In Hollywood’s swanky W Hotel, it’s not unusual to see streams of health-conscious guests sipping matcha lattes, hitting the on-site gym or lounging by the rooftop pool. But in early March, a few hundred fitness-focused entrepreneurs, investors and enthusiasts took that typical ebb and flow up a few notches, at the third-annual Connected Health & Fitness Summit. Is this future fitness now or just a fad?
The event was designed to bring together thought and business leaders in the intersection of industries including technology, finance, fitness, retail and wellness to consider what the future of fitness might look like—and how businesses can position themselves for what’s ahead. In addition, numerous start-up founders attended to share their big ideas, learn from their peers, and rub elbows with others in the space.
Panels covered topics like fitness and artificial intelligence; the merging of fitness and wellness in gyms and interactive wearables. The summit also featured roundtables on diversity in the connected fitness industry and business development, among other options. Summit speakers included a spectrum of people including Trupen Modi, Director of Digital Health Innovation Strategy for Microsoft; Francesa Schuler, CEO, Board Director, and co-founder of the California Fitness Alliance; and Aarti Kapoor, CEO of VMG Consumer Acquisition Group, a SPAC that focuses on consumer and retail brands.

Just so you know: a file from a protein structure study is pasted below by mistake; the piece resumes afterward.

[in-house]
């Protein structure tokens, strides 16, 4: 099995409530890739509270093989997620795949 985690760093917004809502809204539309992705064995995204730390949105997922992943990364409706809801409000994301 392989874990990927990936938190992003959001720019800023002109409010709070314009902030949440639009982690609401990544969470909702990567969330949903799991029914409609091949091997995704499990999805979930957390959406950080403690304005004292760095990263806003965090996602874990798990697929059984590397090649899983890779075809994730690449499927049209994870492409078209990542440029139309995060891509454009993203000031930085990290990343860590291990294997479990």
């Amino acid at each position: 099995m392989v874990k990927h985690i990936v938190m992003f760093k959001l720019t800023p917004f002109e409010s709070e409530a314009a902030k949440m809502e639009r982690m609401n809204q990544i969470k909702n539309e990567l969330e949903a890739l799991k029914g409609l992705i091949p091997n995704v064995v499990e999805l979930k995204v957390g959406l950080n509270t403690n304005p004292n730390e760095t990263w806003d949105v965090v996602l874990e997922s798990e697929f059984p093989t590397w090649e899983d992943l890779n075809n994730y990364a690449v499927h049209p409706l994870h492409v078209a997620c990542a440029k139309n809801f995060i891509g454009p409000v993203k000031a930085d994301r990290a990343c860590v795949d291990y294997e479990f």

The types of products and services that founders showcased were diverse, too. Among them was a wearable, brain-sensing headband, smart athleticwear, and exercise trackers that gyms and online trainers could leverage for their clientele. Some were consumer-facing, even more were business-to-business (B2B). But all of them had one thing in common: they were built with the intent to collect data about our minds and bodies as a value-add for overall health, wellness and yes, maybe abs of steel, too.
Terra spoke with summit entrepreneurs and thought leaders about their work and what they see as the future of fitness. Here, we’re sharing the first in a series of our conversations about what your next workout—or recovery day—might be like.
Trupen Modi, Director of Digital Health Innovation Strategy, Microsoft
Modi headlined a panel called Movement, Artificial Intelligence and a Holistic Approach to Health & Wellbeing. Modi’s overall thesis is that most chronic illnesses are preventable with planning and action ahead of time. Having data about your health, he says, can help you make adjustments for long-term health—not just whatever fitness goal might be around the corner. Future fitness is all about the data!
Microsoft’s initiative, known as the Microsoft Cloud for Healthcare, allows the data that doctors and medical technology devices collect about a patient to live in one, secure cloud space. That allows clinicians from a patient’s entire health ecosystem to see their health data simultaneously and holistically. The company’s program also uses AI and machine learning (ML) to analyze the data comprehensively and potentially improve health outcomes as a result. Crucially, Modi also posits that a holistic view of health can democratize fitness and improve health equity in the U.S.
Davide Vigano, CEO and Co-Founder, Sensoria Fitness